Smart Meter Dashboard: Collecting the Data
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Once I had a place to store my power usage data, I needed to start actually collecting it. I already had my radio and software picked out during my initial testing, but now I needed a more permanent setup. With the idea being to lower my power usage, I couldn’t just leave my desktop running all the time. On my first attempt I tried an older Raspberry PI Model B I had laying around, but it couldn’t keep up with the processor load. While it would catch a few entries, for the most part it would drop the data.
A perfect excuse to get a new PI. I went with Raspberry PI 3, although I expect this will work with a Model 2 B.
I installed the requirements for RTL-SDR based on Adafruit’s SDR scanner tutorial. I only needed the requirements for rtl-sdr since I’m not using a python library to interact with the radio directly.
Setting rtl-tcp To Start At Boot
Rtlamr uses rtl-tcp to control and read data from the radio. For testing purposes
you can start it on its own terminal by running
sudo rtl-tcp, but I wanted
something that would start automatically on boot. To do this, I created a systemd
unit file at
/etc/systemd/system/rtl-tcp.service that will always restart the
service if it fails.
Once that is created I set it to start on boot with
sudo systemctl enable rtl-tcp.service.
Installing Go and Rtlamr
The version of Go in the Rasbian repository was high enough to allow rtlamr to
run, so I used it instead of compiling or installing a later ARM Go version:
sudo apt-get install golang
Once that was installed, I went through the standard Go setup procedure to create
my Go path folder and adding the Go environment variables to my
You can reload your
.profile by running
. ~/.profile. With that done, the
installation of Rtlamr was as simple as
go get github.com/bemasher/rtlamr
For simplicity, I copied the binary to a dedicated location as root.
To make sure everything was working I ran rtlamr at the console to make sure it was receiving data. There are quite a few apartments near mine using the same meter type, so it didn’t take long to see a large number of results coming through.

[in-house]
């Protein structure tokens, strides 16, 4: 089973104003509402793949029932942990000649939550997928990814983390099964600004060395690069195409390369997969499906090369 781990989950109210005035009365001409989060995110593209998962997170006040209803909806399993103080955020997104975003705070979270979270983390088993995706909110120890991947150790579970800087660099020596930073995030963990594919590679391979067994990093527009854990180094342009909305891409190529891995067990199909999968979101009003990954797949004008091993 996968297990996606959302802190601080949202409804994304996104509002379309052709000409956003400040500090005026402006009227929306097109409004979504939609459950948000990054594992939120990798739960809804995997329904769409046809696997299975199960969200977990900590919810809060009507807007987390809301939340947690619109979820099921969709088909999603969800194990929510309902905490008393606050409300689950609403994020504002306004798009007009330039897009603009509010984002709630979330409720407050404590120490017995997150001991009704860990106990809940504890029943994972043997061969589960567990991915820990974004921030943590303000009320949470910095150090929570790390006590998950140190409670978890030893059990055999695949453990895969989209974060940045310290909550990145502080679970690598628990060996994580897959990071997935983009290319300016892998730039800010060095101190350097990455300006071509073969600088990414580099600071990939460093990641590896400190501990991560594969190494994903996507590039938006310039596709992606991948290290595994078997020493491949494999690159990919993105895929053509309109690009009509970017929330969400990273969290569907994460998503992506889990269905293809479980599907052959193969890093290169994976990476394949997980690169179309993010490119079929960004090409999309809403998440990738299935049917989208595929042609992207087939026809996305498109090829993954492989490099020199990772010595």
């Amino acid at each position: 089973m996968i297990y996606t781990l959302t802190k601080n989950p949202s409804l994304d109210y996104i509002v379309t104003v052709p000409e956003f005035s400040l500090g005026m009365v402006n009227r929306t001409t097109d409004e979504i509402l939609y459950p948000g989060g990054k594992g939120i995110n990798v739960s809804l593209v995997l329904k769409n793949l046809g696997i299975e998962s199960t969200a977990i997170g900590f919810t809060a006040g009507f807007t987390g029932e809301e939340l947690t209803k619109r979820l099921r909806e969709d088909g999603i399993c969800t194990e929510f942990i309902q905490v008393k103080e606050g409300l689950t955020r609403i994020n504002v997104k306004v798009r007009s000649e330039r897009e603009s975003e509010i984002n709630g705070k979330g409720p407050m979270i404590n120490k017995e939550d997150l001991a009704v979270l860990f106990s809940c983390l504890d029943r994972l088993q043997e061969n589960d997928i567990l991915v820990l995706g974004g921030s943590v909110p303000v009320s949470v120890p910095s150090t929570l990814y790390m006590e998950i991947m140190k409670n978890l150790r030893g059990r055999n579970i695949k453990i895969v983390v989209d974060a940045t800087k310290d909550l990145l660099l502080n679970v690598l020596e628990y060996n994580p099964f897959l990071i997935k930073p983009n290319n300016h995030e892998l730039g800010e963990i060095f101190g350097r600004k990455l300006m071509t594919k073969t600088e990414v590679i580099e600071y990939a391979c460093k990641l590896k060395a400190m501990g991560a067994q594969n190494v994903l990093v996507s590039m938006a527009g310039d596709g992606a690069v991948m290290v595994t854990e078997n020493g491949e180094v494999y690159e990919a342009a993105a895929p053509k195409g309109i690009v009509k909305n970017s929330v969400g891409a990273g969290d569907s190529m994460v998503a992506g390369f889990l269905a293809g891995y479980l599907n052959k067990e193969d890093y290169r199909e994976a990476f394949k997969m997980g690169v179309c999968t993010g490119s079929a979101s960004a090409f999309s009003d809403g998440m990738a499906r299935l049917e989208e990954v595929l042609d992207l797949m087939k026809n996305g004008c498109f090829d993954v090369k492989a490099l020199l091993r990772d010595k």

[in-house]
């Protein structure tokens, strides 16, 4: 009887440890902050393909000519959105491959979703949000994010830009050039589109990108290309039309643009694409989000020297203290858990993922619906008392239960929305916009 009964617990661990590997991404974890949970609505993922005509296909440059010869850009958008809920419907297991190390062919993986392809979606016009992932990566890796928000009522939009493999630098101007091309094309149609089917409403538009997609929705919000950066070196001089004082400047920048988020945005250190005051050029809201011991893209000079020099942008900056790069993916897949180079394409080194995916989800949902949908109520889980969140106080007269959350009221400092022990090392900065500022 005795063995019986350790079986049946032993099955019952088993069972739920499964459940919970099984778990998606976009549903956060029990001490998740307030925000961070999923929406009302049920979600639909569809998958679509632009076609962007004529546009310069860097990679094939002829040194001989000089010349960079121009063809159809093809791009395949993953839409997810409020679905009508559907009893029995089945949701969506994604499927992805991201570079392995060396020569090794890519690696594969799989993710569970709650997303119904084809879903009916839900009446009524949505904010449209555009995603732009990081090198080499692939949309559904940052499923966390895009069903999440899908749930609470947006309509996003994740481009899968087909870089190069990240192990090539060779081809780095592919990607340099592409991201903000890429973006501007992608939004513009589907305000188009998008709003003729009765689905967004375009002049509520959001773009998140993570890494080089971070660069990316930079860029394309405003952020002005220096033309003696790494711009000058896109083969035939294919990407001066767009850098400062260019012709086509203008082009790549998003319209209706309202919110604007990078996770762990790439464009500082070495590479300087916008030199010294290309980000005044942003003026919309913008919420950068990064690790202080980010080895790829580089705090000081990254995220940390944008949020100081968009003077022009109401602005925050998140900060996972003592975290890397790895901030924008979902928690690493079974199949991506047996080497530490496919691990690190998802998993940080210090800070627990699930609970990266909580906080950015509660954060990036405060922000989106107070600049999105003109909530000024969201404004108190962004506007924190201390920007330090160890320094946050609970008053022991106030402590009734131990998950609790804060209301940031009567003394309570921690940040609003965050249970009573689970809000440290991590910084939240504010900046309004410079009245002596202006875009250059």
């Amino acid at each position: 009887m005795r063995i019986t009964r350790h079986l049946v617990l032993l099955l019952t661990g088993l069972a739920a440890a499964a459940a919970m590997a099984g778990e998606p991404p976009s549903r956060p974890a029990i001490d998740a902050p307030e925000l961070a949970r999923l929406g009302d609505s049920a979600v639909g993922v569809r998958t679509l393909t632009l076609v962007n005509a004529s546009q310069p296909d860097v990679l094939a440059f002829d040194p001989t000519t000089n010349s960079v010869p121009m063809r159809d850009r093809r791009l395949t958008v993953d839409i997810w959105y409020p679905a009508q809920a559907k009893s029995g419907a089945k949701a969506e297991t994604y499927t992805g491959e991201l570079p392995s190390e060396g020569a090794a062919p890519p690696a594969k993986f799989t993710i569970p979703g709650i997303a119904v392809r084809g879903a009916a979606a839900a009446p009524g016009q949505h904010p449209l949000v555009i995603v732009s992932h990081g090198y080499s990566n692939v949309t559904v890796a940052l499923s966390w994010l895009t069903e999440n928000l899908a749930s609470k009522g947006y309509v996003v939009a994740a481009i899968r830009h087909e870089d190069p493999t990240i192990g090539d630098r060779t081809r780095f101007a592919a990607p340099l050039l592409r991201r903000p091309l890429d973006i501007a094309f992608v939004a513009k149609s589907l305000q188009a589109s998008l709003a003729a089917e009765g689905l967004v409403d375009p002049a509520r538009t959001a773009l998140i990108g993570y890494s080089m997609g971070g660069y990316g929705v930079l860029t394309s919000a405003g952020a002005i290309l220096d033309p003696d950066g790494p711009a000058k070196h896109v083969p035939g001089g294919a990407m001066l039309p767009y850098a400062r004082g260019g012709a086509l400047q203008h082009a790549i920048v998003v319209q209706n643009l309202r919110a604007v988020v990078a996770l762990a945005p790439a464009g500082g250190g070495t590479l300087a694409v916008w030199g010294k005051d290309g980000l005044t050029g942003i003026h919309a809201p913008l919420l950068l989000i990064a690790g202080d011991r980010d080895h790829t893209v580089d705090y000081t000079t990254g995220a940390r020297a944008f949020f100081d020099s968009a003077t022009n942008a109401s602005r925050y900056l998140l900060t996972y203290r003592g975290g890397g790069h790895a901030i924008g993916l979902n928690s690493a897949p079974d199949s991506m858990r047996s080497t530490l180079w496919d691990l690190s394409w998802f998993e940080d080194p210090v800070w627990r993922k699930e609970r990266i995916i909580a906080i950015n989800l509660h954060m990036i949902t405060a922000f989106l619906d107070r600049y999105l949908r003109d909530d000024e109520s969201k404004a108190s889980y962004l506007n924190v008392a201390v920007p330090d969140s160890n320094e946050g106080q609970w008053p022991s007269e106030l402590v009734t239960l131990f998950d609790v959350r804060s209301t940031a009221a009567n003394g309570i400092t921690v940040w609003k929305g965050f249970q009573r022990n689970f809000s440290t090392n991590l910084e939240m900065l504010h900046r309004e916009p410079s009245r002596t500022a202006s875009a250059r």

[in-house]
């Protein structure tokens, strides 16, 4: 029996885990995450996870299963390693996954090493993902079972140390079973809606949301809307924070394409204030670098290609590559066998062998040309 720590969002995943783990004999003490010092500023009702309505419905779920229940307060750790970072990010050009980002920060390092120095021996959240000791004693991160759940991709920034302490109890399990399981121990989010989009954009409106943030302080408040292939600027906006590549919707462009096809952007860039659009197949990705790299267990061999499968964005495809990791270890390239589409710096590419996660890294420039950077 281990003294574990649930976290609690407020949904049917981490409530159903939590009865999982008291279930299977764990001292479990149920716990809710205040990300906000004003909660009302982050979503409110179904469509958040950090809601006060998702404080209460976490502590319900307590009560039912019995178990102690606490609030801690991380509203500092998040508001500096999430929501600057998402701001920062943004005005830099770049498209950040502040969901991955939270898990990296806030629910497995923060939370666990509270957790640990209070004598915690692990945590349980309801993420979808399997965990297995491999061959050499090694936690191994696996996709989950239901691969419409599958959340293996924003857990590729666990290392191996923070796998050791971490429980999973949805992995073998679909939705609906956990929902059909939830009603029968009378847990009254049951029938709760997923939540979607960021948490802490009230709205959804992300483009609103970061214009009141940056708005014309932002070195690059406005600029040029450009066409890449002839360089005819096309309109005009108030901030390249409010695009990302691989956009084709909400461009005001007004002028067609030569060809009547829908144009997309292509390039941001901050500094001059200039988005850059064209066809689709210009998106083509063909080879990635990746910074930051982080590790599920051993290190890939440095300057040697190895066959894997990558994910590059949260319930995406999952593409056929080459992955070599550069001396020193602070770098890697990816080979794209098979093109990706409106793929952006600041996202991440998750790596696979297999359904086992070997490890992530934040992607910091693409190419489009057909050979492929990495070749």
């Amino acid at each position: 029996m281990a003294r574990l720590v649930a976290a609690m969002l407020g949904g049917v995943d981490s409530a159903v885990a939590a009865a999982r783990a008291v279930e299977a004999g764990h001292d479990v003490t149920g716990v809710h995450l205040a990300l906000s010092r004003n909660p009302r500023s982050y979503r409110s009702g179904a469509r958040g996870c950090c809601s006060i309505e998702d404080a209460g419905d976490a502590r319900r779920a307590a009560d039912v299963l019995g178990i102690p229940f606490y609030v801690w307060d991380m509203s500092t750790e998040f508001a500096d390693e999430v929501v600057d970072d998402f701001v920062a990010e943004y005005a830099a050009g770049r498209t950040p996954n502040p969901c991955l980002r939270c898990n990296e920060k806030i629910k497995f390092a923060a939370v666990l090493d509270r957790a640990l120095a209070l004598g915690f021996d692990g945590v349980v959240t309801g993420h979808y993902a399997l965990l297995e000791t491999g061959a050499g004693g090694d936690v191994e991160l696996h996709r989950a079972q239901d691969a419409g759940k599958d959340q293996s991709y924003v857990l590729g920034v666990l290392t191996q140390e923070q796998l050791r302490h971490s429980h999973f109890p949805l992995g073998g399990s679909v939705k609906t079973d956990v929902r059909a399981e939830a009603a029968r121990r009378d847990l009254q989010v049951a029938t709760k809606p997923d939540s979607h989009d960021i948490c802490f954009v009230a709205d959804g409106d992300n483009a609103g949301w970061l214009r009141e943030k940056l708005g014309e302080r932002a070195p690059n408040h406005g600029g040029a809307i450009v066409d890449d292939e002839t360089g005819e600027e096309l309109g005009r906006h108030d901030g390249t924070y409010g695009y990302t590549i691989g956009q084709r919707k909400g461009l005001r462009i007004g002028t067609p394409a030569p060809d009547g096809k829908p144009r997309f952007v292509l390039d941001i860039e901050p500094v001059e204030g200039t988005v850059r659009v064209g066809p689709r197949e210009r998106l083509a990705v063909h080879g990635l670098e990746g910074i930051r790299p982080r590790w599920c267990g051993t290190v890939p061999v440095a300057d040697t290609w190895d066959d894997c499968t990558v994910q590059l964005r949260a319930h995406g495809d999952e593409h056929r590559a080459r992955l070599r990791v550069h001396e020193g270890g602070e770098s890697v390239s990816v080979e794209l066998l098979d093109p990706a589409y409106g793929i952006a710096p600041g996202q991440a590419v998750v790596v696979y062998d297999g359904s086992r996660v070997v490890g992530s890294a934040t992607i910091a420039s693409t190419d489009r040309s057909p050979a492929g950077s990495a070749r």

You can filter the results to only include your meter using the
switch. My meter had the ID printed on it, but it wouldn’t have been hard to
compare my current meter reading to all of the results to find the ID.
Influx Python Upload Script
The final step of the collection was to send the data to InfluxDB. I decided to go with a simple Python script to parse then forward that information on to the database. Rtlmar is capable of outputting its data in JSON format which made reading the data simple line by line. Python also has a nice Influx client library (that I was already planning to use on the API side of things), however the version that is in the Rasbian package is out of date and does not work with the latest Influx version. The one in pip works just fine.
The script itself is pretty simple. It starts rtlamr with a filter for my meter’s ID and a JSON output format. The output is parsed line by line, converted into a format for Influx, and then sent onward. Below is the current state of the script (with placeholders for my db info and my meter ID).
Just like rtl_tcp, I created a systemd unit file to start powermon at boot.
I then enabled it
sudo systemctl enable powermon.service
For now the biggest problem I’m having is the clock on the Raspberry Pi. Any time I lose power (a very infrequent event), the clock gets out of sync. I’ve tried some of the recommended fixes, but so far nothing has seemed to work. I don’t lose any data when this occurs, but the it does throw off the data.
I’m also not a fan of having the 2 minute delay in the script, but that’s a relatively minor problem for now.